November 29, 2005

The p.d.'s kid

Being a dad to a six-year-old and all, I find it very reassuring that this son of a public defender turned out all right:

When I was a kid, I loved going to work with my dad.

I would have to get nicely dressed to court, or to hang out in the Public Defender’s office. It was always so fun to watch my dad argue a case in front of a jury, a judge and that mean looking guy in the orange jumpsuit. To me, it was just like they did it on TV. Since my dad was often defending criminals who had committed the most heinous crimes, he always managed to talk his way around my “what did he do?” questions. If I had believed him, I would have thought that people only went to jail for stealing bikes.

Pleading the innocent "guilty"

Blonde Justice has a thoughtful post on a part of the job that sucks. It's when good people, to the extent of being factually innocent people, plead guilty to get out of jail, to avoid something worse happening if they reject the plea bargain, or to meet some unstated private need. And then you're their facilitator, and you feel like the lowest sort of dumptruck:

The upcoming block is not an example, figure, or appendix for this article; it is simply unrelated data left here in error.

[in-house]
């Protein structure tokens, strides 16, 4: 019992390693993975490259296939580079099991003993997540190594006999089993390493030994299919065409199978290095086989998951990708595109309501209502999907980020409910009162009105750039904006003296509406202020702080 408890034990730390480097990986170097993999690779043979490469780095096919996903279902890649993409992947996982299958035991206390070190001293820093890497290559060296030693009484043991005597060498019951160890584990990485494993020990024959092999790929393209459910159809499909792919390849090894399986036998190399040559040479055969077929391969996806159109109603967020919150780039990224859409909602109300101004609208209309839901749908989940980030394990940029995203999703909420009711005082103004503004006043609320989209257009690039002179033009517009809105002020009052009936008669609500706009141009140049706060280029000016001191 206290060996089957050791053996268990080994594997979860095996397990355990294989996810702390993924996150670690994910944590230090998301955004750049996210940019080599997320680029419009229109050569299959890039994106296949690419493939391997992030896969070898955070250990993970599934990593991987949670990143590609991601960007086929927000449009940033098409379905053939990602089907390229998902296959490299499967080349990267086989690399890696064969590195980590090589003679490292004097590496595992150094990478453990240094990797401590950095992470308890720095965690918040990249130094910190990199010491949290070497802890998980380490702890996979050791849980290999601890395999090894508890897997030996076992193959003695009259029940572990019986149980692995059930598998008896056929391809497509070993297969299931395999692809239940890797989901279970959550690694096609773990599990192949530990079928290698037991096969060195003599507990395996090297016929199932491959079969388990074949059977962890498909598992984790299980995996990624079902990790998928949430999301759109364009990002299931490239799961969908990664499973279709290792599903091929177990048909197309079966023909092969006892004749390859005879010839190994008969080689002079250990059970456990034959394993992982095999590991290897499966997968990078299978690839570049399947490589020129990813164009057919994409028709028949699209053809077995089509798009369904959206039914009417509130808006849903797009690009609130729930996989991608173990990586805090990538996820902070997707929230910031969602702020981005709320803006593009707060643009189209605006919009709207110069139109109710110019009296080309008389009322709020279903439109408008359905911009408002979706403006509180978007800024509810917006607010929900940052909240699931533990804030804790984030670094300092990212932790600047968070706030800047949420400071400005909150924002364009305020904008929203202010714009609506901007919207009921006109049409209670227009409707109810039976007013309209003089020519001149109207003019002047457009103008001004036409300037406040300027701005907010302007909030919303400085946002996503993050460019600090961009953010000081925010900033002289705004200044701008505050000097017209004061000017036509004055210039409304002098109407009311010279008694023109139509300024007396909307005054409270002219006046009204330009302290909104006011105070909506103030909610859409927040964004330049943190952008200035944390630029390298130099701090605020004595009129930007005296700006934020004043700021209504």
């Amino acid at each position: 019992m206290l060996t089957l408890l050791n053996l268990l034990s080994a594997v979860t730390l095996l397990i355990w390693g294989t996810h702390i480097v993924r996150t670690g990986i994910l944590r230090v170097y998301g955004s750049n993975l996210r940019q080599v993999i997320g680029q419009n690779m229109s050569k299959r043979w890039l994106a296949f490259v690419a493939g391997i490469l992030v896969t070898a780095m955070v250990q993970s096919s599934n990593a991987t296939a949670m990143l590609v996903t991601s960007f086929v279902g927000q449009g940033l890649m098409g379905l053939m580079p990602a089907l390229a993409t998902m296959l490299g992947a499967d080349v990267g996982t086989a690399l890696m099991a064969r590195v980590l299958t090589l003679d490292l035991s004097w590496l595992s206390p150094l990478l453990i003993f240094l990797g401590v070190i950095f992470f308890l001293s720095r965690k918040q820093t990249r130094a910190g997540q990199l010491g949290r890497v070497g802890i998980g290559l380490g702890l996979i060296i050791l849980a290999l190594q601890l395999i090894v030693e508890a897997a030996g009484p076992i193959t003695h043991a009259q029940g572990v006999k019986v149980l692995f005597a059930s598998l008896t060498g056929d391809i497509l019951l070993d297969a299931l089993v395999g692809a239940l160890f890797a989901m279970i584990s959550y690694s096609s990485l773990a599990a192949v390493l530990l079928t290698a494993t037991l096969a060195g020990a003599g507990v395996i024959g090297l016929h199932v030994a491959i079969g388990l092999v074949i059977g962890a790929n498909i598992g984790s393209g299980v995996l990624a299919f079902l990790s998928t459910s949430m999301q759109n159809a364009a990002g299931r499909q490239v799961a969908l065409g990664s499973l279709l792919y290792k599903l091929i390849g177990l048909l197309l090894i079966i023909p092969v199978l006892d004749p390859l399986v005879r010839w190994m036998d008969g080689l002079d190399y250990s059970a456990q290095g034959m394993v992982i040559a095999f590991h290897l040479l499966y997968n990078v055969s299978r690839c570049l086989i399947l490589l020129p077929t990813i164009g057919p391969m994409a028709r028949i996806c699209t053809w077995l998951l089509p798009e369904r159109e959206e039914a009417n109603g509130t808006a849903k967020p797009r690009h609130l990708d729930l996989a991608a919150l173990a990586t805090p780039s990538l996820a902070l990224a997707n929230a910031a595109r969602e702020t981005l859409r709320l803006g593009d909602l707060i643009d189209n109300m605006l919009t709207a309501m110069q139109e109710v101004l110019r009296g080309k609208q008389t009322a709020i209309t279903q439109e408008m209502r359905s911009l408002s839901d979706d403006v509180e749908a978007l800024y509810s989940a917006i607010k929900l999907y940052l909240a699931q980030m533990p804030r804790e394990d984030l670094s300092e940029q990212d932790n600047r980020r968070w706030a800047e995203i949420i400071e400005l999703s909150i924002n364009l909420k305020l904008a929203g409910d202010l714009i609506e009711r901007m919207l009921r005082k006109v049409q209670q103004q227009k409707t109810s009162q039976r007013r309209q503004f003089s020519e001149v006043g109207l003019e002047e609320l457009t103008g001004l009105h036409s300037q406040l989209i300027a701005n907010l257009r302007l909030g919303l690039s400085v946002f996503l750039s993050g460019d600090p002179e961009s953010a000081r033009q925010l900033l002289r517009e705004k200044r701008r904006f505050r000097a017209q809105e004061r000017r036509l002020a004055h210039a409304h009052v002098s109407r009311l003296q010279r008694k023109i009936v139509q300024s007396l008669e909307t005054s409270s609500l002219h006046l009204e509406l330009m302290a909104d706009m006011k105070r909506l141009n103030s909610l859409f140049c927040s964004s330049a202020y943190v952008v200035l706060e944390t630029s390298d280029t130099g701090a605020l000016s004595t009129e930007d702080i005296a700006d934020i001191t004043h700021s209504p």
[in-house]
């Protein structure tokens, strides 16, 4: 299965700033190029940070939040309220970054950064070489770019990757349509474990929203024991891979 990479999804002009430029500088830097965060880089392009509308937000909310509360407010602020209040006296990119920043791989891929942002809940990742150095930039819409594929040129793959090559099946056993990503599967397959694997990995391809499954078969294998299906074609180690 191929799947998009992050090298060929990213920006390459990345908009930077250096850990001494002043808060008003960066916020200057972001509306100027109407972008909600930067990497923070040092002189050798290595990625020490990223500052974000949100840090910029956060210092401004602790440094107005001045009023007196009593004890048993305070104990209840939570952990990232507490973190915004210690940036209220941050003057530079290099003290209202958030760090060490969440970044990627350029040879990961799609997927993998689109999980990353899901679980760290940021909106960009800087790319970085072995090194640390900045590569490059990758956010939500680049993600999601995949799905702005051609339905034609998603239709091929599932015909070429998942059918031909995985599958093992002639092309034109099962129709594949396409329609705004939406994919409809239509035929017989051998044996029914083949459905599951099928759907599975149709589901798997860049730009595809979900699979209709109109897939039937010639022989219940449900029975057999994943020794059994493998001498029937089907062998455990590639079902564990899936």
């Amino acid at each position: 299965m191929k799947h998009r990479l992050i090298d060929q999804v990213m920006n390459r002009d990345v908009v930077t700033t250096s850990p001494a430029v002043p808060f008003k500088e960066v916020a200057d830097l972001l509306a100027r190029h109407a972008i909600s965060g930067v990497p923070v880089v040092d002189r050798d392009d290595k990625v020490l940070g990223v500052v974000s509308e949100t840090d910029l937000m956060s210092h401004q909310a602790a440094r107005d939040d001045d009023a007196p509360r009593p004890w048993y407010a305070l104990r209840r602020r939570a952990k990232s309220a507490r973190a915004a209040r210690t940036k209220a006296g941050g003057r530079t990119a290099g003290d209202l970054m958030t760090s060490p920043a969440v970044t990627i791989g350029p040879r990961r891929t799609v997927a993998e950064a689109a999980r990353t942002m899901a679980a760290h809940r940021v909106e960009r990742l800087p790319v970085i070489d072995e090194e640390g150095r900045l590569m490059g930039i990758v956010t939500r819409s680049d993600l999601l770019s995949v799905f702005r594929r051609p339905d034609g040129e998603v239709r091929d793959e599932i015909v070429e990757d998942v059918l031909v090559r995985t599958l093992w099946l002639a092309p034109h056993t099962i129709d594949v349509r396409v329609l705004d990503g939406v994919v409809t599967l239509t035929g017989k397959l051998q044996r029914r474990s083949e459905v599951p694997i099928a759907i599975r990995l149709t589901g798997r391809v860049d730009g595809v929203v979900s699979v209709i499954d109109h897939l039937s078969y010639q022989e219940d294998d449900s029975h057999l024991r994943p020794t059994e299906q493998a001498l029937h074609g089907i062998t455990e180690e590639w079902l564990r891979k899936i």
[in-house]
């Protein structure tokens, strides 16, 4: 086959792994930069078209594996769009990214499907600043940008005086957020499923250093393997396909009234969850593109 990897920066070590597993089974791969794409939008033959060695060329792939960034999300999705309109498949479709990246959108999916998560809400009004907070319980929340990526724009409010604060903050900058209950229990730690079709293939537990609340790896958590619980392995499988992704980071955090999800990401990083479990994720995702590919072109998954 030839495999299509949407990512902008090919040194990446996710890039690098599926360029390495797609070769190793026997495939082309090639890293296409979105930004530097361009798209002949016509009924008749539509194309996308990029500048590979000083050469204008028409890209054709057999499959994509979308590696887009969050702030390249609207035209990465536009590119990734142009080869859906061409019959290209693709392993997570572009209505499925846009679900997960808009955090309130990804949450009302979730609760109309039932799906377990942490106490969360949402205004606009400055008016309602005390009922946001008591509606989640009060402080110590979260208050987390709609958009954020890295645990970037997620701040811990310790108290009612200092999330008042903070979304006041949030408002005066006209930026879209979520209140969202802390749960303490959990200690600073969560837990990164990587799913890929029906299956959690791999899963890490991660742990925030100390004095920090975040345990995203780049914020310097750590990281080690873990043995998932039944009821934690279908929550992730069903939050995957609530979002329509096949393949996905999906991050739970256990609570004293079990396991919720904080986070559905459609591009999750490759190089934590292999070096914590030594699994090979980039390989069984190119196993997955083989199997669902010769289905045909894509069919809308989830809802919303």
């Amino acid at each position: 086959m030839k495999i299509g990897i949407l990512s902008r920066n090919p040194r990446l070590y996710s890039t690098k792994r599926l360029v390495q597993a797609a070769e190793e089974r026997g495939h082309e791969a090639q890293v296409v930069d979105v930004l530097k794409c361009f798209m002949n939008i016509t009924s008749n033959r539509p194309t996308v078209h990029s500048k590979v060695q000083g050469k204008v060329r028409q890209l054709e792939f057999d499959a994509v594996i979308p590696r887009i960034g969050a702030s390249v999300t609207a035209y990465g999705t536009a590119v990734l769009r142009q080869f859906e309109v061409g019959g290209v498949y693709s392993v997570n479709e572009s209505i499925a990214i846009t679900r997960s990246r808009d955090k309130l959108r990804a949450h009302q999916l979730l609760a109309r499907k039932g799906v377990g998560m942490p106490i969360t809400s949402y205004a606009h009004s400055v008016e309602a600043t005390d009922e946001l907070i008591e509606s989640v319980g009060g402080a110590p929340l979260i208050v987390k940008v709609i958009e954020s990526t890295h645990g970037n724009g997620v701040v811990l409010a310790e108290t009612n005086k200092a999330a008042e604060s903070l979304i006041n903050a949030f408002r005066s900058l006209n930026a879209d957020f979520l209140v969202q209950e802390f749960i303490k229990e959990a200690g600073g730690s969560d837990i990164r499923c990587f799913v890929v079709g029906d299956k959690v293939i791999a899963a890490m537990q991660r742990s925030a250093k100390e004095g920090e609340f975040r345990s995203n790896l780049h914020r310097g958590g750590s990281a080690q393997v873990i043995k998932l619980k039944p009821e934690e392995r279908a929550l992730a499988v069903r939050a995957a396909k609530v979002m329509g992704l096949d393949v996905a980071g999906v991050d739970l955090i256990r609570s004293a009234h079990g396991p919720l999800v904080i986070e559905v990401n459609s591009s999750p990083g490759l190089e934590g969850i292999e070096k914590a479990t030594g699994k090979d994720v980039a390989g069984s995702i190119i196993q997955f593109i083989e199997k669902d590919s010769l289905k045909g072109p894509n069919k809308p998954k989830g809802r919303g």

Our job, as public defenders, is less centered on guilt or innocence, plea or trial, and much more centered on our clients' priorities. And, rarely are our clients priorities as straightforward as "Clear my name, prove my innocence, go to trial no matter what it takes" or "Admit my guilt, take my plea, no matter the consequences." Almost always there are other factors...

Go over and leave her a reassuring comment.

ID: job openings in Twin

Twin Falls County, Idaho is hiring a new chief deputy public defender and a new public defender investigator. Job descriptions in PDF format are here for the attorney and here for the investigator. Deadline is December 2.

It's a good place to work, with good values. For instance, one way to tell is by what comes first in the job duties section for the investigator position: